13 JUNE 1840, Page 1


THE great event of this week is a revolting outrage against the per- son of the Queen. On Wednesday afternoon, her Majesty narrowly escaped a violent death, while proceeding in unsuspecting confidence with Prince Ar.m:rer from Buckingham Palace to Hyde Park, in an open phaeton. Two pistols, levelled at her Majesty or her husband, were discharged by it young man who stood within a few yards of the carriage. Happily, both the Queen and her husband escaped without injury : the mad or desperate assailant was arrested in- stantly ; and, after an examination by the proper officers, he is com- mitted to Newgate, to be tried for high treason.

The first public effect of this startling passage in the life of Royalty has been an increase of sympathy with the young Queen and Prince ;. who conducted themselves, in so alarming a situation, if not with the perfect stoicism which some unskilful parasites attributed to them, 3-et with a more natural and becoming pro- priety, and great presence of mind. A general outpouring of loyalty on the occasion is conunenced ; Parliament setting the example to the nation by the immediate and unanimous adoption of an address to the Queen, expressing " horror and indignation at the late atrocious and treasonable attempt against her sacred per- son," congratulating her 'Majesty and the country on her happy preservation, and earnestly praying for the continuance of her " just and mild government."

As the Commons did not sit on the first two days of' the week, and the Lords made holyday fhr three days, our notice of Parlia- mentary proceedings is necessarily short. The Lords have had their Corn debate ; and very heavy it was. Earl Firzwthioan, who moved a resolution declaring the expedi- ency of reconsidering the laws which restrict importation of foreign grain, bad the disadvantage of dealing with a subject which, in the House of Lords at least, has neither party nor representative in- terest, and of which the public may be pardoned fim being a little weary after the long discussions in the House of Commons. Lord FITZWILLT AM brought together a mass of filets and arguments in favour of free trade, and demonstrating the injurious operation of' the existing scale of duties; which his opponents left undiminished and unbroken. But their triumph was at hand in the division ; for Lord FITZ1V1LIJAm was defeated, by a majority of 194 to 42.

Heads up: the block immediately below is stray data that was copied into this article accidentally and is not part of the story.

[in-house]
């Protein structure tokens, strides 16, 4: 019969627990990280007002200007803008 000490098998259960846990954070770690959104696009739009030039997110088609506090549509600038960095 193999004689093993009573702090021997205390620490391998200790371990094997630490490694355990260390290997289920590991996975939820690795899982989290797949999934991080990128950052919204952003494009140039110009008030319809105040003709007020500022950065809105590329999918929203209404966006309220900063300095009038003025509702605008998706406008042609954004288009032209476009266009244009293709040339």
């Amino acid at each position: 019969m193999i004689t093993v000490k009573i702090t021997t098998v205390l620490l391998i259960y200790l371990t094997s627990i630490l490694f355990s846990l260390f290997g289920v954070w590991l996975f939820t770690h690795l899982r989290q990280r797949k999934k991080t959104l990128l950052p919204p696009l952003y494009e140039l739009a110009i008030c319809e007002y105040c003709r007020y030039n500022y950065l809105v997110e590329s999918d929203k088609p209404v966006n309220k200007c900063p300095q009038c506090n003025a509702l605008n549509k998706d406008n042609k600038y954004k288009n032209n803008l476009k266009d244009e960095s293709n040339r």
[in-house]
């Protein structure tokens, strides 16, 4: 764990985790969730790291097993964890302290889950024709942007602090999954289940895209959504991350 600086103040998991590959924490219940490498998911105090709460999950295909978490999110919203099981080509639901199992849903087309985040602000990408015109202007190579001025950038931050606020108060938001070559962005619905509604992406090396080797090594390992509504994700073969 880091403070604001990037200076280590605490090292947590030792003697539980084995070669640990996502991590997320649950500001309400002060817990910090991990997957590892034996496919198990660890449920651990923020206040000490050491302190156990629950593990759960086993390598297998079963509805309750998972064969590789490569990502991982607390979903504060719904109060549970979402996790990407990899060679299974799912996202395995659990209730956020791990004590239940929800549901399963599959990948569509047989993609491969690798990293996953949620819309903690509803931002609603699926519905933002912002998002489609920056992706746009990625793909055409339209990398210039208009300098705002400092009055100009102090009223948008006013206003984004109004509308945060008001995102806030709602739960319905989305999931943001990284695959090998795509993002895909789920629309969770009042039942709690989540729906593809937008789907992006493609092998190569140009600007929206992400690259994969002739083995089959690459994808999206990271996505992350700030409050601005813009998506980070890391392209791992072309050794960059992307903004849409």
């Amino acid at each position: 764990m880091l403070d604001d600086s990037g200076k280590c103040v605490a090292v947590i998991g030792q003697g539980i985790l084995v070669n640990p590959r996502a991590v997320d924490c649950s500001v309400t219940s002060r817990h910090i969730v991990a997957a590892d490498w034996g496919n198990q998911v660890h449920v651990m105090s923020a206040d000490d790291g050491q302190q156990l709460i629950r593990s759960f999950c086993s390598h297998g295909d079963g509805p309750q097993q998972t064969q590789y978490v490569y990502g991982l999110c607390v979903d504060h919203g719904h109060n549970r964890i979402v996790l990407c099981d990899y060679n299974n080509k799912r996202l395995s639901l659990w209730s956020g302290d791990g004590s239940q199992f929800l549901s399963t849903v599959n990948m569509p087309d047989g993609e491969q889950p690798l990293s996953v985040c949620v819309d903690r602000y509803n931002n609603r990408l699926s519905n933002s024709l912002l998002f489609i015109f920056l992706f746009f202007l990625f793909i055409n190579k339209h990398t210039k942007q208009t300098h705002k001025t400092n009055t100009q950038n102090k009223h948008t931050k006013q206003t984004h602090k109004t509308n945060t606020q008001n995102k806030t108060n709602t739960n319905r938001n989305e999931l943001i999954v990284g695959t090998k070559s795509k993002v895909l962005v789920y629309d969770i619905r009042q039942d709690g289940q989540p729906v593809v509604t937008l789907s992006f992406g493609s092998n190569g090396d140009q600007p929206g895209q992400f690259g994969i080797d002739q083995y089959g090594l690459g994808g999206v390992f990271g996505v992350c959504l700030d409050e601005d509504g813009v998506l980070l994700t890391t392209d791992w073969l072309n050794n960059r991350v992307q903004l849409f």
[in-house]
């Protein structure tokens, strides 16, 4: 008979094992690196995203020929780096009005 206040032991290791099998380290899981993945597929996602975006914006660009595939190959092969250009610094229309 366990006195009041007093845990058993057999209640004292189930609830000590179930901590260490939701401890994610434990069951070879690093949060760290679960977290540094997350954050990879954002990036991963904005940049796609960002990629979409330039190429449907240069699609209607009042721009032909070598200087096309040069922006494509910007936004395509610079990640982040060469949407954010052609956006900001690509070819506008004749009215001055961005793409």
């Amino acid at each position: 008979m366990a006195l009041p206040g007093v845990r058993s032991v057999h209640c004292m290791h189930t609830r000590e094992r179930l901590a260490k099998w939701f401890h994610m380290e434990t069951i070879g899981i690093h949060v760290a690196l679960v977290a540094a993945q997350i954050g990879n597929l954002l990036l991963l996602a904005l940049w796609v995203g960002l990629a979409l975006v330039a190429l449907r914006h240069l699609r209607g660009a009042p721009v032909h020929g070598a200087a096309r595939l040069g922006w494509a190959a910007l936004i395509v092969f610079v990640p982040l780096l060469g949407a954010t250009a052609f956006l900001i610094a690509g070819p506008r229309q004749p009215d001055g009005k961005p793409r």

Another brawl on Lord STANLEY'S Registration Bill, and IMO- other defeat of Ministers on Irish ground, where they were wont to find their firmest footing,. Although opposed on this occasion by Lord HOW IC K. 1111:1 Mr. Offal-Es Woon, Lord STANLEY carried his bill into Committee by a vote of 206 to 195. The " dual party" of Howlett and Woon would thin make themselves some- body, by trimming between Ministers and the Opposition. Thus, they voted against the second reading of Lord STANLEY'S Bill; then for committing it ; and now tin' its virtual rejection. This we say advisedly, because we cannot impute to either Member the gross stupidity of supposing that the Government would not take advantage of any excuse for stopping Lord STaxi.ev's Bill ; and Mr. Woon proposed that Lord JOHN RUSSELL'S sham measure for changing the English Registration should have precedence of Lord STANLEY'S. Had the House agreed to this, excel- lent care would the Ministerial party have taken not to pass their bill in time for Lord STANLEY to conic again into the field. Mr. Wool's motion was correctly described by Sir ROBERT PEEL as a contrivance to smother the Irish Registration Bill. pvermatched in numbers by the Tories, Mr. WAnnowros, who is grown as unscrupulous in partisanship as he was always in- genious and often bold, betook himself to the last resource of a minority, and moved to "report progress " before any pro- gress had been made. This proving ineffectual, Mr. °'C oro.NELL next attempted to stay proceedings by an adjournment ; and was assailed by a large portion of the Opposition, especially by some who had sat long at table after dinner, with yells, hooting, and insulting laughter. O'CoNsErr. retorted in language coarse and disorderly, no doubt, but not inapplicable to the parties who con- vert the hall of the Legislature into a bear-garden : and then one of those riots commenced, now common in the House of Commons, but which would disgrace a Billingsgate vestry. Of course the supporters of the adjournment succeeded in preventing progress that night : but Lord STANLEY !WHOL-ICC(' hi: deter- mination to three on his bill on Monday, in disregard of Govern- ment arrangements. Perhaps this proceeding may be intended as a warning to the :Ministerial party, of whet they must expect if Oppoaition measures are merely stopped by motions of adjourn- ment—not discussed, amended, and 1:1i1V:to ed. Doubtless, means of retaliation exist ; and the inisteo, nervy tind that the e. forms of the House" can be so employed as to aneoy them exceedingly, in the conduct of routine business.